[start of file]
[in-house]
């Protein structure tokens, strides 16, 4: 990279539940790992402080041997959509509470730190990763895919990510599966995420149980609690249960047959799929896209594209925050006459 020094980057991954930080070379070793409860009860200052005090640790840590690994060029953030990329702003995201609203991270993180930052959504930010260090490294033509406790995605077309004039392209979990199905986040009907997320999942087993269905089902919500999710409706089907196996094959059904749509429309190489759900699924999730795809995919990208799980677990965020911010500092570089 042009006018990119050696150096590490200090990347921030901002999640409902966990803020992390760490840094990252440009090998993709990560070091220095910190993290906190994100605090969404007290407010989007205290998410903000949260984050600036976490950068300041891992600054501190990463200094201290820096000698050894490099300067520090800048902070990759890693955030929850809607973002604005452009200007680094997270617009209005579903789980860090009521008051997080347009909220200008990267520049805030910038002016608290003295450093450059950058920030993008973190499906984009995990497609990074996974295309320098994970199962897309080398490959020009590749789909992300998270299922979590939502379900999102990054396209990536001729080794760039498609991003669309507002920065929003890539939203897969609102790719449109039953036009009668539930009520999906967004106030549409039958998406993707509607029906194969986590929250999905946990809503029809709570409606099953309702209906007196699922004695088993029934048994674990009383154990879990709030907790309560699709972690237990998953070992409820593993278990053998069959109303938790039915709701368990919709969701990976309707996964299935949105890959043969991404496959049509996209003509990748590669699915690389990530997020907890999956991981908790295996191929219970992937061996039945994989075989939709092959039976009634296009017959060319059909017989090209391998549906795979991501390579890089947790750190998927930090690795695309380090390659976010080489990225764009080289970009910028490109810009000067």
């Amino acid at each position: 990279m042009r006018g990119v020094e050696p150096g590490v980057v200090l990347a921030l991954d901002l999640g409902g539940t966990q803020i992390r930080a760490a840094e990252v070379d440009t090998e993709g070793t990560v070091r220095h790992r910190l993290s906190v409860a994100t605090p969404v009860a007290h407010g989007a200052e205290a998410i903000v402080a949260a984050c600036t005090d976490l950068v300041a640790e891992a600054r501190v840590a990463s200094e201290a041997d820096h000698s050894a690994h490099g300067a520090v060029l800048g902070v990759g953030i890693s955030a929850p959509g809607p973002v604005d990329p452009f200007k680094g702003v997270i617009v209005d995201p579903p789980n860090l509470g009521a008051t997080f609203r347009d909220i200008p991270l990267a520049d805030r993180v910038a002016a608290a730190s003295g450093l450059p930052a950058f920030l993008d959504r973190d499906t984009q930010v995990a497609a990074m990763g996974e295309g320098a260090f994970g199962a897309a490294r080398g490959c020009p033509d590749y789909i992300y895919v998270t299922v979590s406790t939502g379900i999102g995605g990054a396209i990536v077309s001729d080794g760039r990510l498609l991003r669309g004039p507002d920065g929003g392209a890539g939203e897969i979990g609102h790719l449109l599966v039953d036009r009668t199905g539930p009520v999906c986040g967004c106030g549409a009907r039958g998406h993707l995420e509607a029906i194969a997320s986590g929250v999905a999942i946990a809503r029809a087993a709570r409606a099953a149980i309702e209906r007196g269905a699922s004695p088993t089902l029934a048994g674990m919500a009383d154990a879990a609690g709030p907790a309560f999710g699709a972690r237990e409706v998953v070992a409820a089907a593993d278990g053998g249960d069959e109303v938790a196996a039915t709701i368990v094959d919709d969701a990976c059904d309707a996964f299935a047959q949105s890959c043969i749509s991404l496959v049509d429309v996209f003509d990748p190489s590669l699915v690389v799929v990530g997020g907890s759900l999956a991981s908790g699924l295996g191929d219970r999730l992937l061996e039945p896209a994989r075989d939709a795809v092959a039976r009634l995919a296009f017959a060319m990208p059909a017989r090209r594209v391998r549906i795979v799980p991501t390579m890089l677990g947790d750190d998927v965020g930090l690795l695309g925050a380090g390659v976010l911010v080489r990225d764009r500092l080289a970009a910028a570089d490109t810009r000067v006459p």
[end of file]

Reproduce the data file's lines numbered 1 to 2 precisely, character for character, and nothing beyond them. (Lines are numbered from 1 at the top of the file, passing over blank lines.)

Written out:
[in-house]
């Protein structure tokens, strides 16, 4: 990279539940790992402080041997959509509470730190990763895919990510599966995420149980609690249960047959799929896209594209925050006459 020094980057991954930080070379070793409860009860200052005090640790840590690994060029953030990329702003995201609203991270993180930052959504930010260090490294033509406790995605077309004039392209979990199905986040009907997320999942087993269905089902919500999710409706089907196996094959059904749509429309190489759900699924999730795809995919990208799980677990965020911010500092570089 042009006018990119050696150096590490200090990347921030901002999640409902966990803020992390760490840094990252440009090998993709990560070091220095910190993290906190994100605090969404007290407010989007205290998410903000949260984050600036976490950068300041891992600054501190990463200094201290820096000698050894490099300067520090800048902070990759890693955030929850809607973002604005452009200007680094997270617009209005579903789980860090009521008051997080347009909220200008990267520049805030910038002016608290003295450093450059950058920030993008973190499906984009995990497609990074996974295309320098994970199962897309080398490959020009590749789909992300998270299922979590939502379900999102990054396209990536001729080794760039498609991003669309507002920065929003890539939203897969609102790719449109039953036009009668539930009520999906967004106030549409039958998406993707509607029906194969986590929250999905946990809503029809709570409606099953309702209906007196699922004695088993029934048994674990009383154990879990709030907790309560699709972690237990998953070992409820593993278990053998069959109303938790039915709701368990919709969701990976309707996964299935949105890959043969991404496959049509996209003509990748590669699915690389990530997020907890999956991981908790295996191929219970992937061996039945994989075989939709092959039976009634296009017959060319059909017989090209391998549906795979991501390579890089947790750190998927930090690795695309380090390659976010080489990225764009080289970009910028490109810009000067």